The latest tech company to pique Wall Street's interests is ... Domino's Pizza?
These days, almost every company -- from Goldman Sachs to Walmart -- fancies itself a tech company.
But for the first time in its history, Domino's is bringing in more sales through smartphones, watches, virtual assistants, and other digital channels than from diners walking into stores or phoning in orders. Fifty-five percent of its sales were digital in its latest quarter, compared with 20 percent for the restaurant industry, estimate analysts at Bank of America Merrill Lynch.
Shares in the world's second-largest pizza chain rose as much as 8 percent Tuesday after it reported a 13 percent increase in U.S. sales in the latest quarter from a year earlier.
The sales gains, while impressive on their own, are even more notable when compared to the restaurant industry's meager performance. Year-over-year restaurant sales have fallen for five consecutive months, according to data from restaurant research firm MillerPulse. Slow sales and a rash of restaurant bankruptcies have stirred worries of a so-called restaurant recession.
Wall Street has mostly been cautious about Domino's because of its pricey valuation -- it trades at a 55 percent premium to its peers in the Bloomberg Intelligence North American restaurant index. And its stock has gained 54 percent in the past year, compared to the index's 14 percent decline.
But in the past month, 63 percent of analysts covering the company have raised their price targets, according to Bloomberg's tally.
As I wrote in August, pizza chains tend to deliver in a restaurant recession -- there aren't many other ways to feed a family on $7.99, the price of a large, 3-topping pie at Domino's. Plus, as minimum wages rise, pizza chains will take less of a labor-cost hit than other employee-heavy, sit-down restaurants.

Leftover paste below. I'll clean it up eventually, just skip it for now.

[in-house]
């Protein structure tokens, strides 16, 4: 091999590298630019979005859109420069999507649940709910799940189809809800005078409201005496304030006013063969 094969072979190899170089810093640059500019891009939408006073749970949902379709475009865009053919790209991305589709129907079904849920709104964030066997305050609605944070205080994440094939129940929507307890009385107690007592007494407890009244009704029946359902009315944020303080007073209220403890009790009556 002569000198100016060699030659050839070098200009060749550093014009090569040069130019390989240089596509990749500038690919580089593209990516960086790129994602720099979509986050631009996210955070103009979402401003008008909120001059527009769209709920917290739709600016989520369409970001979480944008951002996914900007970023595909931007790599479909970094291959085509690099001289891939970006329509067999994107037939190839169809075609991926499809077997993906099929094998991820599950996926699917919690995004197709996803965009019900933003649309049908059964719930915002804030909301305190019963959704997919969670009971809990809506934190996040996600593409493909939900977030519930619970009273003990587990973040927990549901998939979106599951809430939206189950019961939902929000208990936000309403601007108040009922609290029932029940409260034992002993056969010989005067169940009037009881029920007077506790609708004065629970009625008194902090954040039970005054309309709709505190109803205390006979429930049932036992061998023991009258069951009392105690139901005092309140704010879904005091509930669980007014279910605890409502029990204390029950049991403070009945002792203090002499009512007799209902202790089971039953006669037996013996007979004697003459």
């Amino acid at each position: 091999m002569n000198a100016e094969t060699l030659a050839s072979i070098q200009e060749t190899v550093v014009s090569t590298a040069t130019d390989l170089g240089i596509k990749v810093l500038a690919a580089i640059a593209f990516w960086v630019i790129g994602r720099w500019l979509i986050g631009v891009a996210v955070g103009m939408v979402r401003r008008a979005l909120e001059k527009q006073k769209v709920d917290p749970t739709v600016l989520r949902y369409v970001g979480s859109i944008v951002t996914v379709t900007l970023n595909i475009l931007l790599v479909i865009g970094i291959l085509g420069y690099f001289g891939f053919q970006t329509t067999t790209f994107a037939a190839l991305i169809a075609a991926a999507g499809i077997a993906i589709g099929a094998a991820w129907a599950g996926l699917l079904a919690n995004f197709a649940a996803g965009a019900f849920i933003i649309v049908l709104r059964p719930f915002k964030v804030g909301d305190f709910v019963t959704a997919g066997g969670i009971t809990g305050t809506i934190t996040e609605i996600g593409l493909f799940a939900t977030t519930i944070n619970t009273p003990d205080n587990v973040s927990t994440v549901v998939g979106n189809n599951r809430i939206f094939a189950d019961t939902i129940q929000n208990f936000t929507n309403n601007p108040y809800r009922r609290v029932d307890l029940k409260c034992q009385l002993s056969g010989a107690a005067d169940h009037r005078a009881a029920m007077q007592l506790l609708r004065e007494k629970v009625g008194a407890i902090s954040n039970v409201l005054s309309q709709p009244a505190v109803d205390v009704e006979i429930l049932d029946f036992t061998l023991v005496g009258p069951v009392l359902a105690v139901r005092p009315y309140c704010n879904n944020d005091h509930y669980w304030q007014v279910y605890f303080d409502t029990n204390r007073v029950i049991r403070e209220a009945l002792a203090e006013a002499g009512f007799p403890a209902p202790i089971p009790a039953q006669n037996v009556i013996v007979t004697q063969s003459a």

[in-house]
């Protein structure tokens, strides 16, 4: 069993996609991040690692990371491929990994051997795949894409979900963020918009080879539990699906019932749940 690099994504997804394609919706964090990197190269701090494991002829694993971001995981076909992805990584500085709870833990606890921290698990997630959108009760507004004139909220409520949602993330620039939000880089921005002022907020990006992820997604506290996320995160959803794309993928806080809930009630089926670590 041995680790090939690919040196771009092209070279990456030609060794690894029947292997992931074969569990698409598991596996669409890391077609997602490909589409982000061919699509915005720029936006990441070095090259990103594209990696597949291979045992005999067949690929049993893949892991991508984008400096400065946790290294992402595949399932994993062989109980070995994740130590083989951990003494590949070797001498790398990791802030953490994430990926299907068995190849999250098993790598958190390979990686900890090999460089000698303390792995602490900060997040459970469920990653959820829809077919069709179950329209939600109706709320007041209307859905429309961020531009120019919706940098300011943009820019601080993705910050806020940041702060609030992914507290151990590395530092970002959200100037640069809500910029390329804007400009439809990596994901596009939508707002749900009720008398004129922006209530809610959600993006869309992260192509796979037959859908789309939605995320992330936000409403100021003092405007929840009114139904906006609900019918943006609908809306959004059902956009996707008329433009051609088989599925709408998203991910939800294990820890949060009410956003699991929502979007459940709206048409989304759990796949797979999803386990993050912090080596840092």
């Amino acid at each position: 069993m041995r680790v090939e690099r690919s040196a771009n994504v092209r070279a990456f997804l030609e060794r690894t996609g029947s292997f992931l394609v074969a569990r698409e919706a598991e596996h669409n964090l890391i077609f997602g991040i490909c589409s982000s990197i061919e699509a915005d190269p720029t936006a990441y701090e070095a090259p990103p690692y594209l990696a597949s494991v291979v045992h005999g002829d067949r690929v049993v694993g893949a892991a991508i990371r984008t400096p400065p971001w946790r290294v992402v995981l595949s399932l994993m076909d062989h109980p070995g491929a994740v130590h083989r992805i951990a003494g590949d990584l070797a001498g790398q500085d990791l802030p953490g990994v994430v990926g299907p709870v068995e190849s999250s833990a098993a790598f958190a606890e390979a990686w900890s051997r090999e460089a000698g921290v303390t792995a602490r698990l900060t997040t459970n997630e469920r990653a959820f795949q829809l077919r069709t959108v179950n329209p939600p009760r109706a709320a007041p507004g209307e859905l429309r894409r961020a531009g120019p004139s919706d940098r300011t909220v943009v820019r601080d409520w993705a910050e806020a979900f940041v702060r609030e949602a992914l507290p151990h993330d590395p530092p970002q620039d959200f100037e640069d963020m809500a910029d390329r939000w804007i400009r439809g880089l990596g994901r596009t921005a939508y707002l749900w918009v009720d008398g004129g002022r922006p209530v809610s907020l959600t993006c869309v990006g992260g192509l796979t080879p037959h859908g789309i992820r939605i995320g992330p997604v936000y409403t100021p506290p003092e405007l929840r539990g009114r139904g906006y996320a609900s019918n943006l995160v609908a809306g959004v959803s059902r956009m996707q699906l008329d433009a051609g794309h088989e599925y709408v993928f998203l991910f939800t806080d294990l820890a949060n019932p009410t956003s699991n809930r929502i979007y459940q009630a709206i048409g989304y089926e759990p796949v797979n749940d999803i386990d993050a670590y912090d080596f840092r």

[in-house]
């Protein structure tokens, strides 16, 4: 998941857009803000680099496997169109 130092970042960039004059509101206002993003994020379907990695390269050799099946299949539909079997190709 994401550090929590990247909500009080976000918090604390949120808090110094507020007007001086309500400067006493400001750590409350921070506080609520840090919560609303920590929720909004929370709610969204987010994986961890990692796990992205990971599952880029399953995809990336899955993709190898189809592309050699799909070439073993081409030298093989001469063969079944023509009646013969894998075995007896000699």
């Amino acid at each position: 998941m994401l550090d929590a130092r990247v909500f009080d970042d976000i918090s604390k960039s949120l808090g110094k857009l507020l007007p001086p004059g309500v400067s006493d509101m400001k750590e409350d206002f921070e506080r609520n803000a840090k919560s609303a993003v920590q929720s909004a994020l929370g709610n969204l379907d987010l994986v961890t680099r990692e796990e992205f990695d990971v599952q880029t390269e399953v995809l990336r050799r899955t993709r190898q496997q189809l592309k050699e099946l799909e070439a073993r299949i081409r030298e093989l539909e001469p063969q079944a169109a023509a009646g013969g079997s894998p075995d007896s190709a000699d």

Some Wall Street analysts have also started to assign Domino's tech-like stock-price targets based on the rapid growth of its digital sales.
Domino's is also asset-light like a tech company. Ninety-seven percent of its 13,000 restaurants are owned by franchisees , so it doesn't have to spend much on buildings or store upkeep. Instead, it's using its steady cash flow to invest in better technology and ratchet up dividends and buybacks.
Domino's has reformulated 80 percent of its menu since 2008 and is entering the second year of a loyalty program that has helped it command 15 percent of all pizza industry sales, up from 9 percent in 2009, according to Bank of America Merrill Lynch estimates.
These turbo-charged sales are also attracting franchisees to build more stores. The company on Tuesday said it could add 1,000 more stores in the coming years.
That growth translates into a steady cash flow for Domino's in the form of royalties, transaction fees, and other franchisee charges -- without the costs of brick-and-mortar stores. Domino's will have to keep spending on technology and its supply chain to help franchisees. But its structure means it will get a much bigger bang for its buck than its competitors.
The Domino's pizza party is still just getting started.
This column does not necessarily reflect the opinion of Bloomberg LP and its owners.
That compares with 90 percent franchised restaurants for pizza chains, 83 percent for quick-service restaurants and 50 percent across the restaurant industry, according to Bloomberg Intelligence.
Its souped-up leverage--debt to Ebitda is around 5 times--is also helping it boost returns.
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